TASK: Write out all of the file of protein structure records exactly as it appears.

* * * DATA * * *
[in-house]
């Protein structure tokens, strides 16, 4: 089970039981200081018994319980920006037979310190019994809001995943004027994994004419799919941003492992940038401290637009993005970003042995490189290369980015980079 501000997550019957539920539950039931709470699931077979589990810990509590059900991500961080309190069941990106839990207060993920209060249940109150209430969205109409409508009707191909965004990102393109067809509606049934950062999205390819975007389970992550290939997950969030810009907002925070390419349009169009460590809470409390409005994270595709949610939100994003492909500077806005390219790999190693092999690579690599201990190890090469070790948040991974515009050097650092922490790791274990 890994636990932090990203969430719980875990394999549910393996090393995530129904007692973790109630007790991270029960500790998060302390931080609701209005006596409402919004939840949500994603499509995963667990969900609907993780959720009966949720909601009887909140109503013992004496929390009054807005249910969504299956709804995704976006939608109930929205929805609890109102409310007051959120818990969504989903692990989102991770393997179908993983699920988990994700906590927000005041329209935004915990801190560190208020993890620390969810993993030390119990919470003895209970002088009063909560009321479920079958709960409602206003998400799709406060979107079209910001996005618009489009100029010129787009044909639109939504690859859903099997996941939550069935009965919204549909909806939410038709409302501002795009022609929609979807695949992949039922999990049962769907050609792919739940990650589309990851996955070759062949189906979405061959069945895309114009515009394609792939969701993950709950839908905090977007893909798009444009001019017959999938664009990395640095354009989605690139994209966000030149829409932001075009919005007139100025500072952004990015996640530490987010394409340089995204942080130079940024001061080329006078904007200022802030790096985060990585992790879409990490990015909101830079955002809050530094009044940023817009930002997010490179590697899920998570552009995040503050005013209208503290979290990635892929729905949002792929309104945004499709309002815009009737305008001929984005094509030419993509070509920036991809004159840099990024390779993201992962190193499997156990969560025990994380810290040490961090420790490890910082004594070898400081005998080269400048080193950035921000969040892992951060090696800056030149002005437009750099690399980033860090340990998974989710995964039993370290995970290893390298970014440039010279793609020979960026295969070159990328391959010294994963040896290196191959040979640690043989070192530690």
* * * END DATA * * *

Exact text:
[in-house]
């Protein structure tokens, strides 16, 4: 089970039981200081018994319980920006037979310190019994809001995943004027994994004419799919941003492992940038401290637009993005970003042995490189290369980015980079 501000997550019957539920539950039931709470699931077979589990810990509590059900991500961080309190069941990106839990207060993920209060249940109150209430969205109409409508009707191909965004990102393109067809509606049934950062999205390819975007389970992550290939997950969030810009907002925070390419349009169009460590809470409390409005994270595709949610939100994003492909500077806005390219790999190693092999690579690599201990190890090469070790948040991974515009050097650092922490790791274990 890994636990932090990203969430719980875990394999549910393996090393995530129904007692973790109630007790991270029960500790998060302390931080609701209005006596409402919004939840949500994603499509995963667990969900609907993780959720009966949720909601009887909140109503013992004496929390009054807005249910969504299956709804995704976006939608109930929205929805609890109102409310007051959120818990969504989903692990989102991770393997179908993983699920988990994700906590927000005041329209935004915990801190560190208020993890620390969810993993030390119990919470003895209970002088009063909560009321479920079958709960409602206003998400799709406060979107079209910001996005618009489009100029010129787009044909639109939504690859859903099997996941939550069935009965919204549909909806939410038709409302501002795009022609929609979807695949992949039922999990049962769907050609792919739940990650589309990851996955070759062949189906979405061959069945895309114009515009394609792939969701993950709950839908905090977007893909798009444009001019017959999938664009990395640095354009989605690139994209966000030149829409932001075009919005007139100025500072952004990015996640530490987010394409340089995204942080130079940024001061080329006078904007200022802030790096985060990585992790879409990490990015909101830079955002809050530094009044940023817009930002997010490179590697899920998570552009995040503050005013209208503290979290990635892929729905949002792929309104945004499709309002815009009737305008001929984005094509030419993509070509920036991809004159840099990024390779993201992962190193499997156990969560025990994380810290040490961090420790490890910082004594070898400081005998080269400048080193950035921000969040892992951060090696800056030149002005437009750099690399980033860090340990998974989710995964039993370290995970290893390298970014440039010279793609020979960026295969070159990328391959010294994963040896290196191959040979640690043989070192530690």